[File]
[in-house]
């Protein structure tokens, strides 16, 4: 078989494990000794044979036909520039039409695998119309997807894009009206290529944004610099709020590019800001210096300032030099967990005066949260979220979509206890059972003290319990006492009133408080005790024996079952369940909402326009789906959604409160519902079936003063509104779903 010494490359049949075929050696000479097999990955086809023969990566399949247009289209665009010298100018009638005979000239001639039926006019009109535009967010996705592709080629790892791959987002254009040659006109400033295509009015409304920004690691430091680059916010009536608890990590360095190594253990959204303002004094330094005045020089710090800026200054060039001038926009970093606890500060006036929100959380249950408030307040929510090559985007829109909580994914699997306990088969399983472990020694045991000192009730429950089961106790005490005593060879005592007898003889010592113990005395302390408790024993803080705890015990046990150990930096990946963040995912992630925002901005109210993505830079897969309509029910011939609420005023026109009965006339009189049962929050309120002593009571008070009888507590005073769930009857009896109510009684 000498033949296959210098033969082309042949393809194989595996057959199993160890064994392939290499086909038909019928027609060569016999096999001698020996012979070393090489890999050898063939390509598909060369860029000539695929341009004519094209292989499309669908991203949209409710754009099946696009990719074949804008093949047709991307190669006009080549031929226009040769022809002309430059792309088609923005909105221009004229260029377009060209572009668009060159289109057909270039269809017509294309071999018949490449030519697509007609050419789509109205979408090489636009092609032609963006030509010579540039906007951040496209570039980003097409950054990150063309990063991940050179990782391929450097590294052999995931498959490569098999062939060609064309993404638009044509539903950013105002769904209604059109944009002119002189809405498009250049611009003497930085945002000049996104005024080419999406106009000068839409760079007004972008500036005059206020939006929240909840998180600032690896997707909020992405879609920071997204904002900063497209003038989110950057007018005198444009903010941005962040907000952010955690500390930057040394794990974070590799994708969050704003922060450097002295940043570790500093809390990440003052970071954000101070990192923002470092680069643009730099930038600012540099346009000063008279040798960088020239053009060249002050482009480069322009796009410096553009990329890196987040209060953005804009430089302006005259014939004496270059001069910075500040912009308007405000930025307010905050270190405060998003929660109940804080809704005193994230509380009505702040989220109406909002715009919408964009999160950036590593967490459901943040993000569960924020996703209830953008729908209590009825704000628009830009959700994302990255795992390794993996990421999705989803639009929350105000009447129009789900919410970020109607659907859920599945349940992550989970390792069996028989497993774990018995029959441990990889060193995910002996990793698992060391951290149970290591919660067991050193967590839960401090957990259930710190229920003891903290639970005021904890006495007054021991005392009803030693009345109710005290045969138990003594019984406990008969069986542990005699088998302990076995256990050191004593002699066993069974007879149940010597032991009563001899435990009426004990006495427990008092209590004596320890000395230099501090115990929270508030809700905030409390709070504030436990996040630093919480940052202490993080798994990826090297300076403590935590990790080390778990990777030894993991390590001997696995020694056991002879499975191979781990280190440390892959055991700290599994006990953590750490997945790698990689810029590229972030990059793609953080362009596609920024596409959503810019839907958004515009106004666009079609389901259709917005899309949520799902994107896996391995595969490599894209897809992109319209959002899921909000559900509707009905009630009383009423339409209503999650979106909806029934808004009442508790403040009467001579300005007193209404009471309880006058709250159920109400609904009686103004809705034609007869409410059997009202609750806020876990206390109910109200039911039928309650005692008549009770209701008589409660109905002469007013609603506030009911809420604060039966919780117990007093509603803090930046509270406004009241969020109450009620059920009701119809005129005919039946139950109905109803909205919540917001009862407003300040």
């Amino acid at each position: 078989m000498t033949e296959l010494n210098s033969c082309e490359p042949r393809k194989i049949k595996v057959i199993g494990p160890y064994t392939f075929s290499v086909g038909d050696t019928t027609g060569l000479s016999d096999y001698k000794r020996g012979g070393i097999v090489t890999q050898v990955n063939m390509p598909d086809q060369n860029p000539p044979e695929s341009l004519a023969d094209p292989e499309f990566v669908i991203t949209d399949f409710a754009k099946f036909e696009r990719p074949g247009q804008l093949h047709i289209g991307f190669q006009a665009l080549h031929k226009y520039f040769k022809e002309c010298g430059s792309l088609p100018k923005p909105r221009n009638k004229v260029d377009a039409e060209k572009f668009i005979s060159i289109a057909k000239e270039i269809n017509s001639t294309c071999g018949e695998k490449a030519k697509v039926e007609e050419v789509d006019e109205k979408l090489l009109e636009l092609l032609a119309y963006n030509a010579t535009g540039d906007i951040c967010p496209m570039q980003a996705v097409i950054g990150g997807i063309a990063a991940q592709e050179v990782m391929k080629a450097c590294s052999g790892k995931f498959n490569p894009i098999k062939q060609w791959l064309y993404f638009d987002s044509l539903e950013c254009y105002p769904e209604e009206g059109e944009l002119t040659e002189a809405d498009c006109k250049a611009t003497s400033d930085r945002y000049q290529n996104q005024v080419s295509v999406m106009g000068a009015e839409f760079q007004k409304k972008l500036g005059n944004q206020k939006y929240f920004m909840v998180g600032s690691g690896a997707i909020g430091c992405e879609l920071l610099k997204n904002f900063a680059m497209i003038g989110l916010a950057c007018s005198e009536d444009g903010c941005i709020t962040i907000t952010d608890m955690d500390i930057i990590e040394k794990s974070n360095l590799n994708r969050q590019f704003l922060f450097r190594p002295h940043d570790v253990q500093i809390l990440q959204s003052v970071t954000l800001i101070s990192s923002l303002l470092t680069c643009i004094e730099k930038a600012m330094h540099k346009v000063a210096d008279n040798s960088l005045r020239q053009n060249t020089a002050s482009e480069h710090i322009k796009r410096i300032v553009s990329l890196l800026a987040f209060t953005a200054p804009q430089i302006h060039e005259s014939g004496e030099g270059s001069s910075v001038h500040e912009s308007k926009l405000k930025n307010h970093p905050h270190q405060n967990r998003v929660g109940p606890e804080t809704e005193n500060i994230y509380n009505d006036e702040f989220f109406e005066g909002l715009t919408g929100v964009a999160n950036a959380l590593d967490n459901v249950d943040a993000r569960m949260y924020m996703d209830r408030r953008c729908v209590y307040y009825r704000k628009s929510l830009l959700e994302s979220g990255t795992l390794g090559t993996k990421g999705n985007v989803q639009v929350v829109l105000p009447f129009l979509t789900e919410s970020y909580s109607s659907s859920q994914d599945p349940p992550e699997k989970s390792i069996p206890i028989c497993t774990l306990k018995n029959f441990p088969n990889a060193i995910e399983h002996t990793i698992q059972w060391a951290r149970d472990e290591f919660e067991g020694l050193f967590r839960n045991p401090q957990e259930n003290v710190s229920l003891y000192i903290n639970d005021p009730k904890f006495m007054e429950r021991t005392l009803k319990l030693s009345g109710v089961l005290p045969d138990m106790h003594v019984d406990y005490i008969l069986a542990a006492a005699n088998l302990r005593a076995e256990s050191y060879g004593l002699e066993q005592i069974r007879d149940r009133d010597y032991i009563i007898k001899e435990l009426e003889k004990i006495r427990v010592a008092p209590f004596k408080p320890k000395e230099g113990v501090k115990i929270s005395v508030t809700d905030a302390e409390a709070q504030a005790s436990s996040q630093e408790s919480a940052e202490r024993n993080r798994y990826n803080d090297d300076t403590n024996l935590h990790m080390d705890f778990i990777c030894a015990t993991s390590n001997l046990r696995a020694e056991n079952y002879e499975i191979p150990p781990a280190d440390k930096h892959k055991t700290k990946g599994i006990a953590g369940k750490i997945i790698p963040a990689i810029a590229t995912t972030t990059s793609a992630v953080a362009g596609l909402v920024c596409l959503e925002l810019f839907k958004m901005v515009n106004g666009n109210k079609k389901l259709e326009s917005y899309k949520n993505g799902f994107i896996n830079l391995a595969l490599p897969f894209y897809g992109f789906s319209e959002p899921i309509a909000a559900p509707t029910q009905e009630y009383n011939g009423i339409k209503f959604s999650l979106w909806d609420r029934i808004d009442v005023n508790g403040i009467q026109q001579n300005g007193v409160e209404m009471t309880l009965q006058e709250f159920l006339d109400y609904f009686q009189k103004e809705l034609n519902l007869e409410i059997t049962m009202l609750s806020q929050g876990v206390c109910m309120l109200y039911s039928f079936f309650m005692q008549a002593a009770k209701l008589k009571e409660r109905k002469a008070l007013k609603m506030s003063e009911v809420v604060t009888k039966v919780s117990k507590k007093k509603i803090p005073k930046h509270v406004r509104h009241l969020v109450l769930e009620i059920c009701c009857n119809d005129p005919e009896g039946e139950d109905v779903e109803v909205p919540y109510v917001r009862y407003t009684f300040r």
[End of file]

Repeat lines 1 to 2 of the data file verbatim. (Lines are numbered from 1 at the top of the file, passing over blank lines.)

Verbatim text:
[in-house]
């Protein structure tokens, strides 16, 4: 078989494990000794044979036909520039039409695998119309997807894009009206290529944004610099709020590019800001210096300032030099967990005066949260979220979509206890059972003290319990006492009133408080005790024996079952369940909402326009789906959604409160519902079936003063509104779903 010494490359049949075929050696000479097999990955086809023969990566399949247009289209665009010298100018009638005979000239001639039926006019009109535009967010996705592709080629790892791959987002254009040659006109400033295509009015409304920004690691430091680059916010009536608890990590360095190594253990959204303002004094330094005045020089710090800026200054060039001038926009970093606890500060006036929100959380249950408030307040929510090559985007829109909580994914699997306990088969399983472990020694045991000192009730429950089961106790005490005593060879005592007898003889010592113990005395302390408790024993803080705890015990046990150990930096990946963040995912992630925002901005109210993505830079897969309509029910011939609420005023026109009965006339009189049962929050309120002593009571008070009888507590005073769930009857009896109510009684 000498033949296959210098033969082309042949393809194989595996057959199993160890064994392939290499086909038909019928027609060569016999096999001698020996012979070393090489890999050898063939390509598909060369860029000539695929341009004519094209292989499309669908991203949209409710754009099946696009990719074949804008093949047709991307190669006009080549031929226009040769022809002309430059792309088609923005909105221009004229260029377009060209572009668009060159289109057909270039269809017509294309071999018949490449030519697509007609050419789509109205979408090489636009092609032609963006030509010579540039906007951040496209570039980003097409950054990150063309990063991940050179990782391929450097590294052999995931498959490569098999062939060609064309993404638009044509539903950013105002769904209604059109944009002119002189809405498009250049611009003497930085945002000049996104005024080419999406106009000068839409760079007004972008500036005059206020939006929240909840998180600032690896997707909020992405879609920071997204904002900063497209003038989110950057007018005198444009903010941005962040907000952010955690500390930057040394794990974070590799994708969050704003922060450097002295940043570790500093809390990440003052970071954000101070990192923002470092680069643009730099930038600012540099346009000063008279040798960088020239053009060249002050482009480069322009796009410096553009990329890196987040209060953005804009430089302006005259014939004496270059001069910075500040912009308007405000930025307010905050270190405060998003929660109940804080809704005193994230509380009505702040989220109406909002715009919408964009999160950036590593967490459901943040993000569960924020996703209830953008729908209590009825704000628009830009959700994302990255795992390794993996990421999705989803639009929350105000009447129009789900919410970020109607659907859920599945349940992550989970390792069996028989497993774990018995029959441990990889060193995910002996990793698992060391951290149970290591919660067991050193967590839960401090957990259930710190229920003891903290639970005021904890006495007054021991005392009803030693009345109710005290045969138990003594019984406990008969069986542990005699088998302990076995256990050191004593002699066993069974007879149940010597032991009563001899435990009426004990006495427990008092209590004596320890000395230099501090115990929270508030809700905030409390709070504030436990996040630093919480940052202490993080798994990826090297300076403590935590990790080390778990990777030894993991390590001997696995020694056991002879499975191979781990280190440390892959055991700290599994006990953590750490997945790698990689810029590229972030990059793609953080362009596609920024596409959503810019839907958004515009106004666009079609389901259709917005899309949520799902994107896996391995595969490599894209897809992109319209959002899921909000559900509707009905009630009383009423339409209503999650979106909806029934808004009442508790403040009467001579300005007193209404009471309880006058709250159920109400609904009686103004809705034609007869409410059997009202609750806020876990206390109910109200039911039928309650005692008549009770209701008589409660109905002469007013609603506030009911809420604060039966919780117990007093509603803090930046509270406004009241969020109450009620059920009701119809005129005919039946139950109905109803909205919540917001009862407003300040």